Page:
Playing baseball takes coordination, upper-body strength, and the courage to run counterclockwise even though that direction is normally only for the immoral and weak-hearted. See strong-willed Americans with this GrouponLive deal.
- $7 for one ticket to see the Fort Worth Cats (up to a $14 value)
- When: Any regular-season home game through August 14, excluding Sundays and July 4
- Where: LaGrave Field
- Seating: Premium or field box
- Door time: One hour prior to first pitch
- Click here to view the seating chart.
The Scouting Report
In their first season after joining United League Baseball, the Cats have already seemed to growl the loudest of all the league's Texas-based teams. The club opened its 2013 campaign in late May with a 6–2 streak at home, lifting it to the top of the standings. Those six victories included a 9–0 rout of the McAllen Thunder that showcased the Cats' powerful offense, as when first baseman David Bergin launched a home run—one of three so far this season—over the left-field wall to shoo away some roosting pigeons. Now, as the season rolls forward, the Cats' bats need to stay hot to defend LaGrave Field, particularly when the Thunder return later this month to avenge their loss.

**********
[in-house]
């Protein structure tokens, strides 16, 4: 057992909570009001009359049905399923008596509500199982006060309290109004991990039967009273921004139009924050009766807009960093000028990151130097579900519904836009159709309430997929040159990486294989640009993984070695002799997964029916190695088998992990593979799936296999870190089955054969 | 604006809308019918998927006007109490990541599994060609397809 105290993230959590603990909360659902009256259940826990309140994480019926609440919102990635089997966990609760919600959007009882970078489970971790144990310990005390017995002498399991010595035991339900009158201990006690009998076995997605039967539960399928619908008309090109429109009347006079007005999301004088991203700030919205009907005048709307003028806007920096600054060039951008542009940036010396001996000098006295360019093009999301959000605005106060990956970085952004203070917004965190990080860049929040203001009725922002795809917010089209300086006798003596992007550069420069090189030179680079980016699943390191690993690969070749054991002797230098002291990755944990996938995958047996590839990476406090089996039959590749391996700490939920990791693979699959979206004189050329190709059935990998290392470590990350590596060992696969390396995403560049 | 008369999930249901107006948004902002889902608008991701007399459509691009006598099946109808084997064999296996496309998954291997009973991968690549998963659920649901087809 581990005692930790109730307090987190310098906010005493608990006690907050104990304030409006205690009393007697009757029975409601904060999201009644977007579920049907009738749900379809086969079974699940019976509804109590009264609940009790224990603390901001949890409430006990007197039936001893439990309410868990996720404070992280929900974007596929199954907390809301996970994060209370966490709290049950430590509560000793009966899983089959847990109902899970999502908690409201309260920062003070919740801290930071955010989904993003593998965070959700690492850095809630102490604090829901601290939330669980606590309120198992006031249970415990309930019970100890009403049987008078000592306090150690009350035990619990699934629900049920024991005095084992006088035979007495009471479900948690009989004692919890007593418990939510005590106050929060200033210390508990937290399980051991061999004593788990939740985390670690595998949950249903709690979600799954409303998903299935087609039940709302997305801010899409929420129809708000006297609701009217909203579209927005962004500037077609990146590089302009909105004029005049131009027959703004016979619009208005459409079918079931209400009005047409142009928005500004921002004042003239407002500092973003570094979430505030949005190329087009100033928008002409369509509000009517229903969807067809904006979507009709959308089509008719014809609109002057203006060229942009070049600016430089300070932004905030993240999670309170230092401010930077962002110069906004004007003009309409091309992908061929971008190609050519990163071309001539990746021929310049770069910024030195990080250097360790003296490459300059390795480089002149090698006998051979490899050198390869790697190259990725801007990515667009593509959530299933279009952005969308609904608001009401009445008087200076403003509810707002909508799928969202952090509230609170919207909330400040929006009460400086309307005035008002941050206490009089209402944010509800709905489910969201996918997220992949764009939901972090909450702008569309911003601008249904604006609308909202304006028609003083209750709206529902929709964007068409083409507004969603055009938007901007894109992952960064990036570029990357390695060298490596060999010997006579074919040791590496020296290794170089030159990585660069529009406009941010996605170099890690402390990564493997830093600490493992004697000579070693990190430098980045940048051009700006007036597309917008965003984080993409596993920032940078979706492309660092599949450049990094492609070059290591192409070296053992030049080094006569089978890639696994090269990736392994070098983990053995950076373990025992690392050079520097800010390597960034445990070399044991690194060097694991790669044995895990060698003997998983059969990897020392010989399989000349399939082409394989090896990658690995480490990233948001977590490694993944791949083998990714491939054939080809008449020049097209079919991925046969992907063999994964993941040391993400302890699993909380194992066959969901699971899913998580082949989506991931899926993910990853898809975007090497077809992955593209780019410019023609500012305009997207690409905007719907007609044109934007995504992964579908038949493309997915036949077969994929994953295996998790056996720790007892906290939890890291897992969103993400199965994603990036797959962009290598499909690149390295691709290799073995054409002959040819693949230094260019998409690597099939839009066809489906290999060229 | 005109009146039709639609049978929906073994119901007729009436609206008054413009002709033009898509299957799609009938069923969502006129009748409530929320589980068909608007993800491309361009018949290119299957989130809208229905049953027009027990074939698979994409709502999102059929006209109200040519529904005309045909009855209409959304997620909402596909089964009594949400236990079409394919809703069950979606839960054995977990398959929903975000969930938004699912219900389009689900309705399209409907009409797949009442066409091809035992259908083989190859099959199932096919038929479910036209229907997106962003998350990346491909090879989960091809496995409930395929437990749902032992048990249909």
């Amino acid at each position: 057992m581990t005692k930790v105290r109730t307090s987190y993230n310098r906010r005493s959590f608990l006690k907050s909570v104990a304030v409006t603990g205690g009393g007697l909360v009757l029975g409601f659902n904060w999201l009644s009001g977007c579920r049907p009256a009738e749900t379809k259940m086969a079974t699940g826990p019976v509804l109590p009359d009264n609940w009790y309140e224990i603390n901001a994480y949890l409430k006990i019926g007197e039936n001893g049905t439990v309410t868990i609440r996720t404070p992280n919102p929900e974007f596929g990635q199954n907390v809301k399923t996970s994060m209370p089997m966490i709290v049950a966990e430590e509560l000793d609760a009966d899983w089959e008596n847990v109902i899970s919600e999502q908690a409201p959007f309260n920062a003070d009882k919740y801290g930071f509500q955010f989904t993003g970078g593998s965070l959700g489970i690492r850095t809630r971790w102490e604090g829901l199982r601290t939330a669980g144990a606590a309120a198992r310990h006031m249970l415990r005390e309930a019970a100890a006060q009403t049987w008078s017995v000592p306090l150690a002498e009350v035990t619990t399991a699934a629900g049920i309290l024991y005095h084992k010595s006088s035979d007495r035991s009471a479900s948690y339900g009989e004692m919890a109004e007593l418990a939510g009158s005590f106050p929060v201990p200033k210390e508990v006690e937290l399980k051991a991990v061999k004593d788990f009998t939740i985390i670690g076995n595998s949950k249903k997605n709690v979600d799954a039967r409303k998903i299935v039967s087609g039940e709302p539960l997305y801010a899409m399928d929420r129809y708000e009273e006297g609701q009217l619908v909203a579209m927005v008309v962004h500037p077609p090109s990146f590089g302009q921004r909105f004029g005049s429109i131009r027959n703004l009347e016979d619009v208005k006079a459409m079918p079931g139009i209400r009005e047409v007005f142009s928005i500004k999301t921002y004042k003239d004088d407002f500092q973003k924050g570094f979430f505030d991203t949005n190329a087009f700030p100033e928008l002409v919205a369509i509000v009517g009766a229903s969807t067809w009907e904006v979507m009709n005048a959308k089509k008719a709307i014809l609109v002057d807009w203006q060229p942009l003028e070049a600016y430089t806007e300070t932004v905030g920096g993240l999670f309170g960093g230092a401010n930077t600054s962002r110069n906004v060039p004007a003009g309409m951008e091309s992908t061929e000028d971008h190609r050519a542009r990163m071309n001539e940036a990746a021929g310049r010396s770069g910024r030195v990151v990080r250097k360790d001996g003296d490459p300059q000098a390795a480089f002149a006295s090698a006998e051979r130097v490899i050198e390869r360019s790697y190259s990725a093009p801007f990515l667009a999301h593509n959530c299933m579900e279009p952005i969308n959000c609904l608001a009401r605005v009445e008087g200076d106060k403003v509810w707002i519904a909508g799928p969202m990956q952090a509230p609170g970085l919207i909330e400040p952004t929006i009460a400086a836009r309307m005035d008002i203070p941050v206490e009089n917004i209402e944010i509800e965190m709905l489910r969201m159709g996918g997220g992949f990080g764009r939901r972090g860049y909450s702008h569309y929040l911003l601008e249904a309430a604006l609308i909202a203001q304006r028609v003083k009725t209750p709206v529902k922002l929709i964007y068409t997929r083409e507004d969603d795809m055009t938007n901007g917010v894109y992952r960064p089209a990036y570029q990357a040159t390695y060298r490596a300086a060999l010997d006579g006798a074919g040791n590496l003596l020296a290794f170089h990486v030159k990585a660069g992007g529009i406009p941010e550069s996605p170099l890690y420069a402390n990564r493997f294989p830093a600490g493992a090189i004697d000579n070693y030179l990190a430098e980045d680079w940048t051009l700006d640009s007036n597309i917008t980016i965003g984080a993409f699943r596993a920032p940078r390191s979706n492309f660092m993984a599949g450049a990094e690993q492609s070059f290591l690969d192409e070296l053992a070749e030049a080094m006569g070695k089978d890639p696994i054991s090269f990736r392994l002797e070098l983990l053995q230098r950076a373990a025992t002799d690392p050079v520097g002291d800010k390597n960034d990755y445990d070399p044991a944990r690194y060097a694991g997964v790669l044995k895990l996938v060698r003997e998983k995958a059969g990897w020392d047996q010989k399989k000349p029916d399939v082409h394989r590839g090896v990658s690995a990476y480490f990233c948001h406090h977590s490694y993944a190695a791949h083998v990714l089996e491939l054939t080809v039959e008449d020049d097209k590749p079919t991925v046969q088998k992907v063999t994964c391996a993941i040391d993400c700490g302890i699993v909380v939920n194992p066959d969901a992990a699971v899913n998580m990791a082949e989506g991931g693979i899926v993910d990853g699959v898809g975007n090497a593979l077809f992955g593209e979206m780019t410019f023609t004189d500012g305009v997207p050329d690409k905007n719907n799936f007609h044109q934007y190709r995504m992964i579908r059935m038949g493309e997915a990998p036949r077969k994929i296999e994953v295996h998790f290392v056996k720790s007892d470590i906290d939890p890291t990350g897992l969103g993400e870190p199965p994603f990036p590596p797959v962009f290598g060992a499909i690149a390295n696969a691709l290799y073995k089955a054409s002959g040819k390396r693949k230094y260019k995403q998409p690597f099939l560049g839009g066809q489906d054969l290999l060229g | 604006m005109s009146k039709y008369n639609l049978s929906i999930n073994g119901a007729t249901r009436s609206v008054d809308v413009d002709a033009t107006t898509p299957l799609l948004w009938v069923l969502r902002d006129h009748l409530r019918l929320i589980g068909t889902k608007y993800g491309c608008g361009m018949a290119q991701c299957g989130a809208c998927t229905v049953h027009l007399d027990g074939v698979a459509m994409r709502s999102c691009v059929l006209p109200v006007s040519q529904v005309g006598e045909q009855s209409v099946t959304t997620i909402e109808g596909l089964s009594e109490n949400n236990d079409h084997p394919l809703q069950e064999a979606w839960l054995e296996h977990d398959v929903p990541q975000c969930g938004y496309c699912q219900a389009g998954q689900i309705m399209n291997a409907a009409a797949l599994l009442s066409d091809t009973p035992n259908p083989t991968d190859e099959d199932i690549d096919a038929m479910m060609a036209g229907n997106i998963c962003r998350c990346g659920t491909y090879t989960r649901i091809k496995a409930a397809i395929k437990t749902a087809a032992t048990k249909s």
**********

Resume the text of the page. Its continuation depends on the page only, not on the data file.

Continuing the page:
Fort Worth Cats
As legend has it, an 1875 article in the Dallas Herald claimed that a live panther was spotted walking the streets of Fort Worth. The city soon became known as the "The Panther City," so when Fort Worth's first minor-league baseball team was founded, in 1888, calling it the "Panthers"—rather than, say, the "Fighting Dandelions"—just made sense. Over the years, journalists shortened the club's nickname to the "Cats," and the team dominated the Texas League through the first part of the 20th Century, at one point winning six consecutive league titles in the 1920s.
After bouncing between affiliations with several MLB teams, the Cats disbanded in 1964. However, the Cats returned in 2002, almost immediately reliving the success of the previous century and capturing three straight titles from 2005–07. Despite never adopting the Panther name, the modern-day Cats have never lost sight of their history, as evidenced by mascot "Dodger" and LaGrave Field's classic design.